دانلود مقاله ISI انگلیسی شماره 25969
عنوان فارسی مقاله

تجزیه و تحلیل حساسیت شکلی پیوسته از شکستگی مخلوط حالت با استفاده از روش المان محدود فراکتال

کد مقاله سال انتشار مقاله انگلیسی ترجمه فارسی تعداد کلمات
25969 2008 37 صفحه PDF سفارش دهید محاسبه نشده
خرید مقاله
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عنوان انگلیسی
Continuum shape sensitivity analysis of mixed-mode fracture using fractal finite element method
منبع

Publisher : Elsevier - Science Direct (الزویر - ساینس دایرکت)

Journal : Engineering Fracture Mechanics, Volume 75, Issue 10, July 2008, Pages 2860–2906

کلمات کلیدی
ترک - روش المان محدود فراکتال - ضرایب شدت تنش - مکانیک شکست خطی الاستیک - مخلوط حالت - شکل تجزیه و تحلیل حساسیت - زمینه سرعت - مشتق مواد -
پیش نمایش مقاله
پیش نمایش مقاله تجزیه و تحلیل حساسیت شکلی پیوسته از شکستگی مخلوط حالت با استفاده از روش المان محدود فراکتال

چکیده انگلیسی

This paper presents a new fractal finite element based method for continuum-based shape sensitivity analysis for a crack in a homogeneous, isotropic, and two-dimensional linear-elastic body subject to mixed-mode (modes I and II) loading conditions. The method is based on the material derivative concept of continuum mechanics, and direct differentiation. Unlike virtual crack extension techniques, no mesh perturbation is needed in the proposed method to calculate the sensitivity of stress-intensity factors. Since the governing variational equation is differentiated prior to the process of discretization, the resulting sensitivity equations predicts the first-order sensitivity of J-integral or mode-I and mode-II stress-intensity factors, KI and KII, more efficiently and accurately than the finite-difference methods. Unlike the integral based methods such as J-integral or M-integral no special finite elements and post-processing are needed to determine the first-order sensitivity of J-integral or KI and KII. Also a parametric study is carried out to examine the effects of the similarity ratio, the number of transformation terms, and the integration order on the quality of the numerical solutions. Four numerical examples which include both mode-I and mixed-mode problems, are presented to calculate the first-order derivative of the J-integral or stress-intensity factors. The results show that first-order sensitivities of J-integral or stress-intensity factors obtained using the proposed method are in excellent agreement with the reference solutions obtained using the finite-difference method for the structural and crack geometries considered in this study.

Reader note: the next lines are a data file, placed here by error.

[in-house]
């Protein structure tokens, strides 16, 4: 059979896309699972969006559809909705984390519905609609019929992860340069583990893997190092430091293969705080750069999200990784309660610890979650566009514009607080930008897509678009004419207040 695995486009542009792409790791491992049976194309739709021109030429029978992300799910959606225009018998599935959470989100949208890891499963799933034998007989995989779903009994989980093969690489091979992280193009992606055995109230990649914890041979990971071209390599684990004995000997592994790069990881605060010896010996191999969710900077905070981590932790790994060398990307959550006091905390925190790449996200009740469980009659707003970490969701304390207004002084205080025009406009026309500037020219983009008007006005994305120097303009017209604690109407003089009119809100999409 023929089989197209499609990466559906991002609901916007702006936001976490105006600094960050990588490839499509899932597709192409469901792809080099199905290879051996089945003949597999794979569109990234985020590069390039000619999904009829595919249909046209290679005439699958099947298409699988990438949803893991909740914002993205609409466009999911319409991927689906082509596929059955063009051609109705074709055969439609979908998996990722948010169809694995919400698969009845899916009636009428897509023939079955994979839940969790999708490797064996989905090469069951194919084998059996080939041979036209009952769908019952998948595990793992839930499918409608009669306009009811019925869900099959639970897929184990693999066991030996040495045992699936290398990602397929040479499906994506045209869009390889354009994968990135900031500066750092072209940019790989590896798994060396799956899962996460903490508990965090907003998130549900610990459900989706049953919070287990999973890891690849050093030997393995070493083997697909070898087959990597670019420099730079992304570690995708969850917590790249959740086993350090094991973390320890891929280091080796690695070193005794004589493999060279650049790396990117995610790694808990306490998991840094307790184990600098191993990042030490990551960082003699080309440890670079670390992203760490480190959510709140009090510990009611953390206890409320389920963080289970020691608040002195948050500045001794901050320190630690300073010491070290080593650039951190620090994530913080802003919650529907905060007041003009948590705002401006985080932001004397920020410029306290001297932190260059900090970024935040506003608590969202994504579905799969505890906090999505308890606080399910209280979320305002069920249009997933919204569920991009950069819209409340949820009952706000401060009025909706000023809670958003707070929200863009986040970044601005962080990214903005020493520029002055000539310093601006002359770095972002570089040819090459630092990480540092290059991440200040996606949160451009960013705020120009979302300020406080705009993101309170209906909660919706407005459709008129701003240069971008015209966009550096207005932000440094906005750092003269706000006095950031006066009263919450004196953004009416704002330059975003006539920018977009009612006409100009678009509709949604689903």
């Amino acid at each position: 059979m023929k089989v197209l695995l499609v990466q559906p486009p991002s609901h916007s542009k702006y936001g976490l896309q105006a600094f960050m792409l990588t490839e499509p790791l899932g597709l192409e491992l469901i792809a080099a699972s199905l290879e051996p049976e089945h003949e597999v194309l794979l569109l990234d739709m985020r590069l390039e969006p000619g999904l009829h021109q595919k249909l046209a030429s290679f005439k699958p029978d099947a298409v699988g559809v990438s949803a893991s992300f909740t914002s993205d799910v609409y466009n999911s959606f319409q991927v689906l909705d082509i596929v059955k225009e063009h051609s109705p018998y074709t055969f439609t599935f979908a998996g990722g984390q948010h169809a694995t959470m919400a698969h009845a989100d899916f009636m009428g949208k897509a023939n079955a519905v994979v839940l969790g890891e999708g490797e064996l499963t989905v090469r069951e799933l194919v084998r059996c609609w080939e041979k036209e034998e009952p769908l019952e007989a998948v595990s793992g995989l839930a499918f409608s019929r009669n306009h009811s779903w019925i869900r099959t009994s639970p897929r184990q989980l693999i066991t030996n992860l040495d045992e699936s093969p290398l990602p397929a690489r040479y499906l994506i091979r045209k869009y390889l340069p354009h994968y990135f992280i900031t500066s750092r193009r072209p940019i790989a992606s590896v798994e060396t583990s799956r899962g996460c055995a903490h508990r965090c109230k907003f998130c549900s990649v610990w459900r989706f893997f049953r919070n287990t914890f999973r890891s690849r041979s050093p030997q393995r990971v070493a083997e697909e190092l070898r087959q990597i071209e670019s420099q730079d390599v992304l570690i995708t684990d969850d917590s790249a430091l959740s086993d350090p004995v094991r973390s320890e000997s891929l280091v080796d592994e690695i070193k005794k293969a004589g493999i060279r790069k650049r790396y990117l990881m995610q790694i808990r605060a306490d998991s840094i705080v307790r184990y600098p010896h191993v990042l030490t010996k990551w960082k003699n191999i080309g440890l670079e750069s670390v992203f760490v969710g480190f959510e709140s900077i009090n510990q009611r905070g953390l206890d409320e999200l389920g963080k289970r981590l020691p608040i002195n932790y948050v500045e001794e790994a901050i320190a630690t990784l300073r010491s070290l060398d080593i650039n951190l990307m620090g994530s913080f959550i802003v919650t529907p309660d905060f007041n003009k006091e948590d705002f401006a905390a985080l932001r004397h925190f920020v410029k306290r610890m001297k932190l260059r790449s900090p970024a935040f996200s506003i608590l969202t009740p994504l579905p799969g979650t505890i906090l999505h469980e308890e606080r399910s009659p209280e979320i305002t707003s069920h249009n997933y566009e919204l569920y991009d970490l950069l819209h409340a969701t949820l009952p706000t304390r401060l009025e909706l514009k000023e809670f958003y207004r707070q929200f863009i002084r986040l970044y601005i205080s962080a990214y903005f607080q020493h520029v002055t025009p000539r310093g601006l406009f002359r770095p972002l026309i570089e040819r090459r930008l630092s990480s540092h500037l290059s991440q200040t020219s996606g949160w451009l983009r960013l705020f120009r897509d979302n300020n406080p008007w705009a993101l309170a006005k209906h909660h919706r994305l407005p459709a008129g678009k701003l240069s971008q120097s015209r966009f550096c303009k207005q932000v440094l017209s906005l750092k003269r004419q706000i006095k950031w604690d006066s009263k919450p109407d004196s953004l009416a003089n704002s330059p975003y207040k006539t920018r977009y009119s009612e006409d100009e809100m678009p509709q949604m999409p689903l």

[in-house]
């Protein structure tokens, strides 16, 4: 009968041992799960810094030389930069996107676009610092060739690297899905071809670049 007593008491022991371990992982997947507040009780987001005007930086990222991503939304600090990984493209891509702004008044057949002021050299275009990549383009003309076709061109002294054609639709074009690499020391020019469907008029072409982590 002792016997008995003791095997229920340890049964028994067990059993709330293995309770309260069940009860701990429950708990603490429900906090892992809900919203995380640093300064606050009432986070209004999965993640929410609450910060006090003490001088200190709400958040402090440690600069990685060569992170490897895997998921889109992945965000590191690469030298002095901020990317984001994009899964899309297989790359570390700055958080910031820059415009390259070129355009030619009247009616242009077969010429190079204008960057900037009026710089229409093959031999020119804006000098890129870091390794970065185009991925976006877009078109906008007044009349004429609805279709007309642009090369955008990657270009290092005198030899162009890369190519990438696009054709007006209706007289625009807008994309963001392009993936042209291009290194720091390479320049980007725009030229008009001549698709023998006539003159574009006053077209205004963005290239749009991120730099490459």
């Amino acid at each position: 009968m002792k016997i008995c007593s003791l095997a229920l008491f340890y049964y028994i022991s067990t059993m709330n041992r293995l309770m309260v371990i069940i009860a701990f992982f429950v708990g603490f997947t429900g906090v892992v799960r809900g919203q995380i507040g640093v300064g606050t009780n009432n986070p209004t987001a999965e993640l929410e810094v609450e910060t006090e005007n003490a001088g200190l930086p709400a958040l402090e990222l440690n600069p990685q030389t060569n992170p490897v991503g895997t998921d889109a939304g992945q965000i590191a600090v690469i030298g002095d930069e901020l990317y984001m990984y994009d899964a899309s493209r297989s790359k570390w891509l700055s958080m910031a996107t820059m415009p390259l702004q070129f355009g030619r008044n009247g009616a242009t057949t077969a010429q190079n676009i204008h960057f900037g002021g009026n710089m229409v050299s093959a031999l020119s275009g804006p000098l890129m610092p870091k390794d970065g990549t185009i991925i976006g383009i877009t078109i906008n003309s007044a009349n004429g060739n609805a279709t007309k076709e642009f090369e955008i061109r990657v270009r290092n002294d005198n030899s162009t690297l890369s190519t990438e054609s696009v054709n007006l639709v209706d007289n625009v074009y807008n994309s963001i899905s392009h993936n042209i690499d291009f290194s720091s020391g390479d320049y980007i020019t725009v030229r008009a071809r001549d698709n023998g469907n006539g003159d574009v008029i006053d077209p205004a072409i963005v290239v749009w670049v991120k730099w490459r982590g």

مقدمه انگلیسی